I'm working on the interrupt signals and I should have a new schematic soon. I'm also working on the sheet tags, they need a lot of help. I changed the clock source on the Sound Generators and that is now corrected in the schematic. The YMZ284 chips are paralleled except for the chip select lines. I need to resolve the additional chip selects in the Address Decoder GAL on page 1. The updated schematic will be a lot more complete when it is posted.

I was planning on waiting for the code development on the Priority Interrupt Controller until after most of the board was up and running. I may temporarily wire the VIA interrupt to /IRQ0 to bring the board up, then change it back to being connected to the 8259.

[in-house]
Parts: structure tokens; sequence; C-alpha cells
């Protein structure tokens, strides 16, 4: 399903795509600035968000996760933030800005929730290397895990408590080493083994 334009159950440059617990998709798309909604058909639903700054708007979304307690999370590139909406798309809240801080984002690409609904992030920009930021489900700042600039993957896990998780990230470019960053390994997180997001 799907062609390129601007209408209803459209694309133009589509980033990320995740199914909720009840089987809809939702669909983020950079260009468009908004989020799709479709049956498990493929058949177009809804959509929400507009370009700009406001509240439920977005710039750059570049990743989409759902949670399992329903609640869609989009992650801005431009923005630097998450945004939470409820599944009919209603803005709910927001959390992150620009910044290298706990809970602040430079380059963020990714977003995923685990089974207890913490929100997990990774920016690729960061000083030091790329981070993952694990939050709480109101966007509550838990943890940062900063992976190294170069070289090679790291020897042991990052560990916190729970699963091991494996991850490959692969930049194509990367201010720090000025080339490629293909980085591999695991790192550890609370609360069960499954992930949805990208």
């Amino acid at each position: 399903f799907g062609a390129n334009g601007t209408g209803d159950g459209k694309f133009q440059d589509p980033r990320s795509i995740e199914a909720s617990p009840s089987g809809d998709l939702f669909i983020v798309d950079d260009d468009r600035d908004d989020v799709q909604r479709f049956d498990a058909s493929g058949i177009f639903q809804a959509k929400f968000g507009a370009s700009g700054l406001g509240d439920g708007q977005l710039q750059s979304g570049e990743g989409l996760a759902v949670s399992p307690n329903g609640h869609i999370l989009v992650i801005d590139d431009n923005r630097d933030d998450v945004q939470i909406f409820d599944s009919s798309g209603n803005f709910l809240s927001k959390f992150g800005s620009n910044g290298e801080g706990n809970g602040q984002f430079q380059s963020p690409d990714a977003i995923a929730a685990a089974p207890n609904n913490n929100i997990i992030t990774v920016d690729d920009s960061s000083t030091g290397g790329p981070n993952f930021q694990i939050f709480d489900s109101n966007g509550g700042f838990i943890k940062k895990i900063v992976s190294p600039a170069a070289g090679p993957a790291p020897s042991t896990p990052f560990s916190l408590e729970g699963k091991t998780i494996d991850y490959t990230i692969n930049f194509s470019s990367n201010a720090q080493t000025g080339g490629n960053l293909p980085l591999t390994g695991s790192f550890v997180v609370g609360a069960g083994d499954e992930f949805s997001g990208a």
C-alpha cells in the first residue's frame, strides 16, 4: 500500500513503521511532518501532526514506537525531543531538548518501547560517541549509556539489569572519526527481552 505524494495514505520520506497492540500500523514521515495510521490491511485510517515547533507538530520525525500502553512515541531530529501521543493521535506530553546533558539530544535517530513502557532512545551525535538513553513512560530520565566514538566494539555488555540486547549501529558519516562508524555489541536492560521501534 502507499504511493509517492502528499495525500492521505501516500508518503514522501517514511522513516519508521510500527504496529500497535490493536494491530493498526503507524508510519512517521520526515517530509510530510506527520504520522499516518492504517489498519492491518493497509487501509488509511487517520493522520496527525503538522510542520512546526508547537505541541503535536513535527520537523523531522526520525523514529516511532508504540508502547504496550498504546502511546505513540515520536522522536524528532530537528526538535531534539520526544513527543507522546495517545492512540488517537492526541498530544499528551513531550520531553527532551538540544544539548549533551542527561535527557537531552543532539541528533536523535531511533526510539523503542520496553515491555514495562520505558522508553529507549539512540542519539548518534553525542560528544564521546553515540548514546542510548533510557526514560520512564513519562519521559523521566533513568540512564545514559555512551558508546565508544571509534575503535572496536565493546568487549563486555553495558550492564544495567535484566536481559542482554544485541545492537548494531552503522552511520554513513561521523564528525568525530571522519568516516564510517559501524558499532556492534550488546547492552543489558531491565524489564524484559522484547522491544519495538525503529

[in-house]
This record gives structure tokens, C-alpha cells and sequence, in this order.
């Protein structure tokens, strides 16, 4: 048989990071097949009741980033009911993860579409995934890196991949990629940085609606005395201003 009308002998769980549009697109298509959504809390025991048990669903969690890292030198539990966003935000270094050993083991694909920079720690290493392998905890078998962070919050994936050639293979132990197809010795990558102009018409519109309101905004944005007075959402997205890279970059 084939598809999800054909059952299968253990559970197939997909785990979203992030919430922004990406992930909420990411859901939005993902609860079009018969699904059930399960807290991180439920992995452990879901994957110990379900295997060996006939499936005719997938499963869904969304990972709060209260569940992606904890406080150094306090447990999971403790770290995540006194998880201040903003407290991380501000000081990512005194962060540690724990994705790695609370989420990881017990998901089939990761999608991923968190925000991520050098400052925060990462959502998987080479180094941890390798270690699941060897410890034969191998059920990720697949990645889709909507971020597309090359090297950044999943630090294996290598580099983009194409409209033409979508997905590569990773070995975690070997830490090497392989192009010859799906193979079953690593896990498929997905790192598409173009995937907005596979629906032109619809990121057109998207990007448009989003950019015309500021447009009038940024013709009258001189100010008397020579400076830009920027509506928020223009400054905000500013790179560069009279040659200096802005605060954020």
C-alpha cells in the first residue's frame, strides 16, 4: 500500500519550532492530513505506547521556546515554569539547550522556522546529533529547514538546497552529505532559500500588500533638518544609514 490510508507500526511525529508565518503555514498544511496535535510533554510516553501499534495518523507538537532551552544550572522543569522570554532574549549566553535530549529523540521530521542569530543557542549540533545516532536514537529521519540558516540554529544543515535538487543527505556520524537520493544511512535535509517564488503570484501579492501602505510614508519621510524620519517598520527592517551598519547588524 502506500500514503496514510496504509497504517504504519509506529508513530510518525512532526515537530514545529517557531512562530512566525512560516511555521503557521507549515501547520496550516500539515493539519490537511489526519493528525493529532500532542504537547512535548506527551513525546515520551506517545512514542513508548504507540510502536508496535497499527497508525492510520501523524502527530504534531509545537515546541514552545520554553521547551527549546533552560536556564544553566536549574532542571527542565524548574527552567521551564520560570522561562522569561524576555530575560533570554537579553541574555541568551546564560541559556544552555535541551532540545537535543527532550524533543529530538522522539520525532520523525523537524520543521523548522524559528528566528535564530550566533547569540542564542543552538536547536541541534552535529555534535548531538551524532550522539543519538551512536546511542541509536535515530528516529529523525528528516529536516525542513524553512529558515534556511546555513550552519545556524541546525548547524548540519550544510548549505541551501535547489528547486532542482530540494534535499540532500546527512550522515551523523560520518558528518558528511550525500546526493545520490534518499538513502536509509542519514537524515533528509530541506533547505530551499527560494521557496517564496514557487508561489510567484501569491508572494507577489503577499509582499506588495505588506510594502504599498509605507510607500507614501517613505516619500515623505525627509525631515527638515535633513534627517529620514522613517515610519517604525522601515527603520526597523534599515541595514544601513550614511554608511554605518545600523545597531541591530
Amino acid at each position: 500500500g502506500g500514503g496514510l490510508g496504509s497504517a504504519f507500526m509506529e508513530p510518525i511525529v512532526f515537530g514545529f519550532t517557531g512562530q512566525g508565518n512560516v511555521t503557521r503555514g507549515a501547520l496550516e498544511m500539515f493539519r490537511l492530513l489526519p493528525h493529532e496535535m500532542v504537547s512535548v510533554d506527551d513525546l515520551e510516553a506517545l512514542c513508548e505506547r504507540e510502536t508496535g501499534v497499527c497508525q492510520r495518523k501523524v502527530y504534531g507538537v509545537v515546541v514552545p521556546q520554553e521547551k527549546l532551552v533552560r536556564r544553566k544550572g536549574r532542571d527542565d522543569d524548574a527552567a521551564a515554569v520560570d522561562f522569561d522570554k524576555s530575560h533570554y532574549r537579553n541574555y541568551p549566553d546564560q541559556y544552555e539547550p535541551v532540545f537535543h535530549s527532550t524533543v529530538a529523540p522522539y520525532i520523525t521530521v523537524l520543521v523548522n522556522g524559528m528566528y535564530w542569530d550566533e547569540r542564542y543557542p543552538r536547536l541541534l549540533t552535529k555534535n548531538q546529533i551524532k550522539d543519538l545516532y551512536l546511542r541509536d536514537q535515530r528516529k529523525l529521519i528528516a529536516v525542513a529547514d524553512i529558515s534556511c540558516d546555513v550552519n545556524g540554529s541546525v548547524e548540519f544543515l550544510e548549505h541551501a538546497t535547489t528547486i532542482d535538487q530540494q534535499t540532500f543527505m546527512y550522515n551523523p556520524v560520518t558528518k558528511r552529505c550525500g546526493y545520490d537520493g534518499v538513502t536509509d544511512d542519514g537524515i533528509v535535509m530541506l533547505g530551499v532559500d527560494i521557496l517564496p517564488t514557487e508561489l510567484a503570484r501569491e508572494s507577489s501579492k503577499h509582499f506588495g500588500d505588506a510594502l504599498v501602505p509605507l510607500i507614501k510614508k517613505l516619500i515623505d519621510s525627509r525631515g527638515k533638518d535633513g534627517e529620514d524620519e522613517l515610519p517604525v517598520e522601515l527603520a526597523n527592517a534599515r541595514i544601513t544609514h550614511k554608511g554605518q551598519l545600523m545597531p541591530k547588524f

The current board size is 8.25 inches x 5 inches (224.8mm x 127mm). I doubt that's a standard size. I hadn't considered a standard footprint because it was more or less a one-of-kind design. Let me know if you are familiar with a stand size that this may fit. I am willing to change the board size to match something standard.
 

Offline obiwanjacobi

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Re: Zilog Z180 Single Board Computer project
« Reply #58 on: March 04, 2016, 10:51:01 am »
I'd check probable board size against cheapest manufacturer sizes and adjust from there.

If I search for a 2 layer 8.25x5" pcb for quantity of 10 on pcbshopper - its about (US) $90,= Ouch.

I am planning small (10cmx10cm (about 4" square) I think) modules for my own design. Cost will be down and I can develop/upgrade separate modules. Modules are strung together with the two 40-pin ribbon cables.
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Offline ron.owens

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Re: Zilog Z180 Single Board Computer project
« Reply #59 on: March 04, 2016, 12:26:58 pm »
I'll check out the current PCB size against prototype boards I can find from China on eBay. My board cost is more ouch than you thought: 4-layer, 5 boards ~145.00US.